Cautious on stocks - Note that the allocation to public equities has remained essentially flat over several quarters (between 22-24-per-cent of the average HNW portfolio), even while the markets have gone up strongly. It appears HNW individuals have been gradually trimming their positions in order to take some gains off the table. Not cashing out entirely, but scaling back and remaining cautious about new opportunities. This move is entirely in keeping with what I’ve been seeing over the past several months.

Keeping powder dry - Cash allocation has dropped slightly from last year. However, at 10 per cent, it’s still a significant allocation. This confirms a lot of conversations I’ve had recently: HNW individuals are keeping some powder dry, being patient, and waiting for a more favourable time to enter the market.

Increasing ambivalence about fixed income - One of the most notable changes has been the reduction in allocation to fixed income. It’s been reduced from 14 per cent, down to 11 per cent (a drop of about 20 per cent year over year). Looking at the annual allocations, one can see the drop is even more pronounced. Which makes sense as rates have dropped to basically all time lows today. This is the lowest level since T21 began collecting data on member portfolios—a sure sign that HNW individuals are cautious about rising rates, which is currently happening in the bond market in the last two weeks.

Rotation out of private equity - Over the last year, the private equity component has been reduced from 22 per cent down to 18 per cent, slightly less than a 20-per-cent reduction. However, you see that the overall allocation remains relatively high compared to when the survey started. The conversations I’ve had suggest the change is more about taking profits rather than a lack of confidence in the asset class. HNW investors have done very well with private equity over the last 5-6 years. Simply put, taking profits makes some sense here.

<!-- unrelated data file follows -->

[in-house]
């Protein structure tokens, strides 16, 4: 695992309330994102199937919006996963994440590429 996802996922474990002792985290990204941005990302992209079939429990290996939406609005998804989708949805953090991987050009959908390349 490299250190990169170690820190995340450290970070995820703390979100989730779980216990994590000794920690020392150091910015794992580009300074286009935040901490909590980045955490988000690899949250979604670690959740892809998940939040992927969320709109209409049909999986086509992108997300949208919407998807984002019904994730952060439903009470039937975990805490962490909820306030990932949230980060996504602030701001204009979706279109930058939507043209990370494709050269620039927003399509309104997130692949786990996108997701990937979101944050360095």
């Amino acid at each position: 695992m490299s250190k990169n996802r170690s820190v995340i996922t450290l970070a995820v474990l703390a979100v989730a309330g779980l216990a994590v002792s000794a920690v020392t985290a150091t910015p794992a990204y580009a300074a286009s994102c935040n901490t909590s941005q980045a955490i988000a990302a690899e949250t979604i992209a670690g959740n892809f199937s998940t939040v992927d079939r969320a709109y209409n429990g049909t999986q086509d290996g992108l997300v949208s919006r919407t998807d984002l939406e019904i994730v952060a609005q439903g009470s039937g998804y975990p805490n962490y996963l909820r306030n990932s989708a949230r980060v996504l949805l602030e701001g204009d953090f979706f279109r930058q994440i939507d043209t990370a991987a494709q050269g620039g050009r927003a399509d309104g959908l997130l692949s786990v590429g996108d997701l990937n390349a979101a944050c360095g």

“Building” up real estate - The most interesting finding to me was the real estate allocation. Real estate as a percentage of net worth has increased from 22 per cent to 29 per cent over this last year. That’s a significant increase (about 32 per cent year over year). Real estate now comprises the highest level since these surveys began back in 2007. On one level, this makes sense, as HNW investors continue to search for yield.

Very recently, however, the HNW individuals I’ve spoken to have expressed growing caution about real estate in Canada. These conversations have happened in the last few months, so they wouldn’t be reflected in this most recent allocation report. It’s an interesting trend, one that I’ll be definitely keeping my eye on over the next several quarters.

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Thane Stenner is founder of StennerZohny Investment Partners+ within Richardson GMP Ltd., as well as director, Wealth Management. Thane is also chairman emeritus of TIGER 21 Canada. He is the bestselling author of True Wealth: an expert guide for high-net-worth individuals (and their advisors). (thane.stenner@richardsongmp.com). The opinions expressed in this article are the opinions of the author and readers should not assume they reflect the opinions or recommendations of Richardson GMP Ltd. or its affiliates.